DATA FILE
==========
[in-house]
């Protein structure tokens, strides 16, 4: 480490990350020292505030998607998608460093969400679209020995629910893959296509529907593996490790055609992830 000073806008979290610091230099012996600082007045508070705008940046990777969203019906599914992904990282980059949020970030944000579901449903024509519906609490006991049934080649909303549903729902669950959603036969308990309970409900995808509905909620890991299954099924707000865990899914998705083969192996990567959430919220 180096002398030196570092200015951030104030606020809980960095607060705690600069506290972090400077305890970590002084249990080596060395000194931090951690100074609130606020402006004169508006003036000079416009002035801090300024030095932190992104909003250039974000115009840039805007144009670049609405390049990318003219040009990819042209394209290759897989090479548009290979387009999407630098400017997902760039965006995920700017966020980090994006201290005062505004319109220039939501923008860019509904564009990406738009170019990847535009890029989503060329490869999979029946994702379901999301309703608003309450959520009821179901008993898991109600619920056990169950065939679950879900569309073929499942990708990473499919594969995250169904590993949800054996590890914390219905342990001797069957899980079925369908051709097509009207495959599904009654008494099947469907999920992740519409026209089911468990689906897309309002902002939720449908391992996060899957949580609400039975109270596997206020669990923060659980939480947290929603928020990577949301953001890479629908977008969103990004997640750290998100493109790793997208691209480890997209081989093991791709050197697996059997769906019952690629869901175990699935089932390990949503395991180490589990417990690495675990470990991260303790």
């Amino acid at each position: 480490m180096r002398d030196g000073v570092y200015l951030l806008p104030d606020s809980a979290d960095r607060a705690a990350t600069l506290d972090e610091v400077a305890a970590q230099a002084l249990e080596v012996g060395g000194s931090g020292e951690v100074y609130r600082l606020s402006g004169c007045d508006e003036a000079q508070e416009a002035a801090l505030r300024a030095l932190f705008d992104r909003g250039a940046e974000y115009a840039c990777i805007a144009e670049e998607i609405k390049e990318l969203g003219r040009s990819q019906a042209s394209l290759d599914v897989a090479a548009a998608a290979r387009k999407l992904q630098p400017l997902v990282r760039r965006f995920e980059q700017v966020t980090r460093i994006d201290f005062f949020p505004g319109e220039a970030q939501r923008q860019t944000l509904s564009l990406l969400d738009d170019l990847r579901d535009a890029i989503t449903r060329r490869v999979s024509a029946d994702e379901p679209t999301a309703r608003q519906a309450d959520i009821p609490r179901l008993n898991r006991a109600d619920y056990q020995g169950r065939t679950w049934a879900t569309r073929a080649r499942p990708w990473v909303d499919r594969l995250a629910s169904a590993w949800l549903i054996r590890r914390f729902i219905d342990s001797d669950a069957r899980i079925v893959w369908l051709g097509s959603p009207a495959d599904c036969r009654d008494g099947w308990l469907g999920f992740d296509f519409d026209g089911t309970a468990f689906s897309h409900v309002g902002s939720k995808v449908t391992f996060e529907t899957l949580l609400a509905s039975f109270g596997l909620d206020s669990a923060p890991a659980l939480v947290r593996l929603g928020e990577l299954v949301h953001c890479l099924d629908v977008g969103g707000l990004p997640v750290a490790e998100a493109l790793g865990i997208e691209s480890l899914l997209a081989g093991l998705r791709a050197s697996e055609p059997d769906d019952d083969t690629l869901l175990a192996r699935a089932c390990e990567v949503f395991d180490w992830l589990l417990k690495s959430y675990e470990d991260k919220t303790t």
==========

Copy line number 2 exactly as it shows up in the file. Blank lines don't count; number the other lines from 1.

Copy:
């Protein structure tokens, strides 16, 4: 480490990350020292505030998607998608460093969400679209020995629910893959296509529907593996490790055609992830 000073806008979290610091230099012996600082007045508070705008940046990777969203019906599914992904990282980059949020970030944000579901449903024509519906609490006991049934080649909303549903729902669950959603036969308990309970409900995808509905909620890991299954099924707000865990899914998705083969192996990567959430919220 180096002398030196570092200015951030104030606020809980960095607060705690600069506290972090400077305890970590002084249990080596060395000194931090951690100074609130606020402006004169508006003036000079416009002035801090300024030095932190992104909003250039974000115009840039805007144009670049609405390049990318003219040009990819042209394209290759897989090479548009290979387009999407630098400017997902760039965006995920700017966020980090994006201290005062505004319109220039939501923008860019509904564009990406738009170019990847535009890029989503060329490869999979029946994702379901999301309703608003309450959520009821179901008993898991109600619920056990169950065939679950879900569309073929499942990708990473499919594969995250169904590993949800054996590890914390219905342990001797069957899980079925369908051709097509009207495959599904009654008494099947469907999920992740519409026209089911468990689906897309309002902002939720449908391992996060899957949580609400039975109270596997206020669990923060659980939480947290929603928020990577949301953001890479629908977008969103990004997640750290998100493109790793997208691209480890997209081989093991791709050197697996059997769906019952690629869901175990699935089932390990949503395991180490589990417990690495675990470990991260303790």